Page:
Early in her career, Jewel turned down a $1 million signing bonus, despite being homeless. She said no to joining the cast of MTV’s “The Real World.” She chose to keep her romance with actor Sean Penn private.
Now, as the singer-songwriter readies the 25th anniversary reissue of debut album “Pieces of You”, she looks back on her career path with pride.
“I was ambitious, but in a stranger way,” she tells USA TODAY. “I wanted to be one of the best singer-songwriters of all time. That meant I had 60 years of work ahead of me, of working at that.”
Part of being one of the best was maintaining control of her professional and personal life. She signed with Atlantic Records in part because the deal rewarded her on the backend for albums sold, as opposed to advancing her a loan. Jewel shunned the MTV reality show because she worried about the effect it’d have on her mental health (“Nobody needed this living in a house with them,” she jokes). And the singer kept her relationship with Penn private until her 2015 memoir, “Never Broken: Songs Are Only Half the Story”, because she wanted to be known for her work, not who she was dating.
“I grew up bar singing with my dad since I was 8, and I remember a man put a dime in my hand when I was 9. He folded my fingers around it and he said, ‘Call me when you’re 16. You’re going to be great to sleep with when you’re older,’” Jewel says. “I realized that the attention wasn’t personal, it was the inertia of loneliness. It made me be very clear about my energy, my sexual energy and what I wanted to be known for.’”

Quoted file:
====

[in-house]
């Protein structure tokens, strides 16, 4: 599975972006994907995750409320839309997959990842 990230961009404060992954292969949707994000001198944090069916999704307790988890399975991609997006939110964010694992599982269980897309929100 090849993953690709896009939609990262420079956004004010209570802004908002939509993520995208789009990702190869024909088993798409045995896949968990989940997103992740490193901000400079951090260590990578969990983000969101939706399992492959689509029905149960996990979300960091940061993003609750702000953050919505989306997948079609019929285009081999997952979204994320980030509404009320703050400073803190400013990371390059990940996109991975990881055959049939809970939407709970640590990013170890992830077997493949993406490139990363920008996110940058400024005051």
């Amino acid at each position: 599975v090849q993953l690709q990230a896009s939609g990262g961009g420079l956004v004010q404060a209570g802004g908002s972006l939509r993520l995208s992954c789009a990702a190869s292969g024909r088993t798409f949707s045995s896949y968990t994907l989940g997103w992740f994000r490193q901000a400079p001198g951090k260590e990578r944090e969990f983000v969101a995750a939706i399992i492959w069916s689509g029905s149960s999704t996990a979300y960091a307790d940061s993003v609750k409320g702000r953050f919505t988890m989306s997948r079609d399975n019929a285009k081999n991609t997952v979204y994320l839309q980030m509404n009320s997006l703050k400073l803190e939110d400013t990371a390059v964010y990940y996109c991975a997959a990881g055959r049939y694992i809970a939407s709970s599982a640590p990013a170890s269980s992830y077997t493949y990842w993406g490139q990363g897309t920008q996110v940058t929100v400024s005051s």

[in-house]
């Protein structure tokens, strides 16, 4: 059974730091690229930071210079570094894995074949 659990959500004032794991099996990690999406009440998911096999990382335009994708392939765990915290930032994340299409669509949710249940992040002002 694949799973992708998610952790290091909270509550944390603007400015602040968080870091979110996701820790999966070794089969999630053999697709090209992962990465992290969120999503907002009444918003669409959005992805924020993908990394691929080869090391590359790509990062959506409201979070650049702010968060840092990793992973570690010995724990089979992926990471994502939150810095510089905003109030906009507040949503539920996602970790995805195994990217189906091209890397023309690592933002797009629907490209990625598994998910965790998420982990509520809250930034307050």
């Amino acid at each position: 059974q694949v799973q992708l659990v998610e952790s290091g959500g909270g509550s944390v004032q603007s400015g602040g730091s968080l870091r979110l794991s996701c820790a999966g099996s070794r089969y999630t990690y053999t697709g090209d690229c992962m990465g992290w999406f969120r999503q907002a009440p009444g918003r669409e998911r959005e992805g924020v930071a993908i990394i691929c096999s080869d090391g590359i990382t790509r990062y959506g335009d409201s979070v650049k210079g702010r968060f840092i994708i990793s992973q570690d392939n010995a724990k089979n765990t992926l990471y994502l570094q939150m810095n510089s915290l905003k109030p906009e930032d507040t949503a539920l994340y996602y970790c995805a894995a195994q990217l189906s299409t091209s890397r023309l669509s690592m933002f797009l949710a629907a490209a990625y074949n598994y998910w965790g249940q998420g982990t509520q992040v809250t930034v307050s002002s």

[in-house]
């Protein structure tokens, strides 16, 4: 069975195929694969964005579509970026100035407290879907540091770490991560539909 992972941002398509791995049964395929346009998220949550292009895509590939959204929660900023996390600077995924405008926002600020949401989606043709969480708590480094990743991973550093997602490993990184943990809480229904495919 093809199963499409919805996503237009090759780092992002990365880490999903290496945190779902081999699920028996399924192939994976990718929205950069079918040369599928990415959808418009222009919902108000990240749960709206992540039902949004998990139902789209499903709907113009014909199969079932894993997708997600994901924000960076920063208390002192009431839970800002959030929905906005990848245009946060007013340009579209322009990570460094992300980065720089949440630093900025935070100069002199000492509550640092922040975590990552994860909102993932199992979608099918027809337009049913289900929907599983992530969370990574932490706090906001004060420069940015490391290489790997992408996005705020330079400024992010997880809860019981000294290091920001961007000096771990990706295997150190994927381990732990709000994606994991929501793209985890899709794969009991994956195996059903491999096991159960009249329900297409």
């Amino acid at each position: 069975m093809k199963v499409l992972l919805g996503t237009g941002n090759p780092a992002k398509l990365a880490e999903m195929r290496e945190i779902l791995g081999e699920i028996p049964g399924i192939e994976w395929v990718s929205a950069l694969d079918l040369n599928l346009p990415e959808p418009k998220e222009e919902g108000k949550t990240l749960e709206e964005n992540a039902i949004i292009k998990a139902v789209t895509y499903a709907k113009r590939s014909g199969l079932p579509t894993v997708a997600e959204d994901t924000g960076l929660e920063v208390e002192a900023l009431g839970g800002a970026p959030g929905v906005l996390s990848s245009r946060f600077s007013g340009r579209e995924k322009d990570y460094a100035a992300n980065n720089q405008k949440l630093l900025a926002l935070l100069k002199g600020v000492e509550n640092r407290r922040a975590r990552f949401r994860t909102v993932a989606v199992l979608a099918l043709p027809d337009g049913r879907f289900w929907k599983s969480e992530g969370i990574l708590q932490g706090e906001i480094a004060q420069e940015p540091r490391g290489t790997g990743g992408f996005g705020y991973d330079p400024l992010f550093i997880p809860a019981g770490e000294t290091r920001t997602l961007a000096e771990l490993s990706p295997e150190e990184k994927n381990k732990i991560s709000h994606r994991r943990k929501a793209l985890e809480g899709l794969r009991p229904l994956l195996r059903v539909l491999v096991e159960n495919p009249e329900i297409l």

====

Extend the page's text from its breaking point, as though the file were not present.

She went on to call Penn “a supportive and pivotal figure in my personal life.” The actor also led Jewel to recording “Emily,” for his movie “The Crossing Guard.” The track is featured on the four-volume reissue of “Pieces of You,” out Friday.
As for her father, Jewel notes that the song “Daddy” on “Pieces of You” is not autobiographical but she admits the track contains “some of my own youthful anger.” The singer has been open about her growing up in an abusive household with her father who struggled with alcoholism. But the fences in her personal life have since mended.
“He’s a miracle,” she gushed of her dad, Atz Kilcher, who is also known from Discovery’s “Alaska: The Last Frontier.” “In his 60s he got sober, and not just sober and apologized, but actually changed behavior. I get to know an amazing human now that I never thought I’d get to know.”
Jewel was raised in Alaska, left home for California and built a following through local radio airplay and coffee house gigs. While homeless, the singer ended up in a record label bidding war before signing with Atlantic. She admits that the 1995 release of her debut album was initially a flop. Then she toured with Bob Dylan.
“He talked to me after every show and gave me books to read and music to listen to and went over my lyrics,” she said. “It was a trip. He really encouraged me to keep going and that being a singer-songwriter is different. You may never get popular. You don’t get to play the radio game like everyone else. And he gave me the courage to keep doing that.”
But Jewel did get popular. More than a year after “Pieces of You” came out, “Who Will Save Your Soul” cracked the Top 15 on the Billboard Hot 100. The first time Jewel heard it on the radio, it was played in between songs from Nirvana and Soundgarden.
The next single from the LP, “You Were Meant for Me,” which featured the bonus track “Foolish Games” on its release, peaked at No. 2.
With the “Pieces of You” reissue, Jewel will share expanded liner notes, rare photographs and more.
“Hopefully fans will see what it takes to evolve,” she said of the new version, which includes a never-before-heard live set from her late teens. “You don’t start perfect. You just start somewhere.”